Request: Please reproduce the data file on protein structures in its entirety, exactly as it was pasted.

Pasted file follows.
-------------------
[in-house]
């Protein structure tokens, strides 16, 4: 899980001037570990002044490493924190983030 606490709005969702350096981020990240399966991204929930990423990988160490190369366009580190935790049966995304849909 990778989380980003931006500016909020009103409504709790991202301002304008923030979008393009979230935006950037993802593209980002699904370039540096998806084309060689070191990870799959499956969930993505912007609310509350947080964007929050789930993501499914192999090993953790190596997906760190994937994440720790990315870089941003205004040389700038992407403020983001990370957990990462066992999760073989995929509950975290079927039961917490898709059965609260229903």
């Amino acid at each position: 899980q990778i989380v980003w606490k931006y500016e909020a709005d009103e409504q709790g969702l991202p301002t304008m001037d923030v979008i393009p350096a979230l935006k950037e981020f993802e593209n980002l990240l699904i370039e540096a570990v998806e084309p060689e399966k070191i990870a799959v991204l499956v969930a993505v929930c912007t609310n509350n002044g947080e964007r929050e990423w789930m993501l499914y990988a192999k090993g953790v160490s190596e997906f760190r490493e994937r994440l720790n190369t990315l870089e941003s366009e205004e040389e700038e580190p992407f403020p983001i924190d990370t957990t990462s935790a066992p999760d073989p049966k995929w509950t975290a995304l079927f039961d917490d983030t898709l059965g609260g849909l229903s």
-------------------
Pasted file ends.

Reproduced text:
[in-house]
């Protein structure tokens, strides 16, 4: 899980001037570990002044490493924190983030 606490709005969702350096981020990240399966991204929930990423990988160490190369366009580190935790049966995304849909 990778989380980003931006500016909020009103409504709790991202301002304008923030979008393009979230935006950037993802593209980002699904370039540096998806084309060689070191990870799959499956969930993505912007609310509350947080964007929050789930993501499914192999090993953790190596997906760190994937994440720790990315870089941003205004040389700038992407403020983001990370957990990462066992999760073989995929509950975290079927039961917490898709059965609260229903």
């Amino acid at each position: 899980q990778i989380v980003w606490k931006y500016e909020a709005d009103e409504q709790g969702l991202p301002t304008m001037d923030v979008i393009p350096a979230l935006k950037e981020f993802e593209n980002l990240l699904i370039e540096a570990v998806e084309p060689e399966k070191i990870a799959v991204l499956v969930a993505v929930c912007t609310n509350n002044g947080e964007r929050e990423w789930m993501l499914y990988a192999k090993g953790v160490s190596e997906f760190r490493e994937r994440l720790n190369t990315l870089e941003s366009e205004e040389e700038e580190p992407f403020p983001i924190d990370t957990t990462s935790a066992p999760d073989p049966k995929w509950t975290a995304l079927f039961d917490d983030t898709l059965g609260g849909l229903s």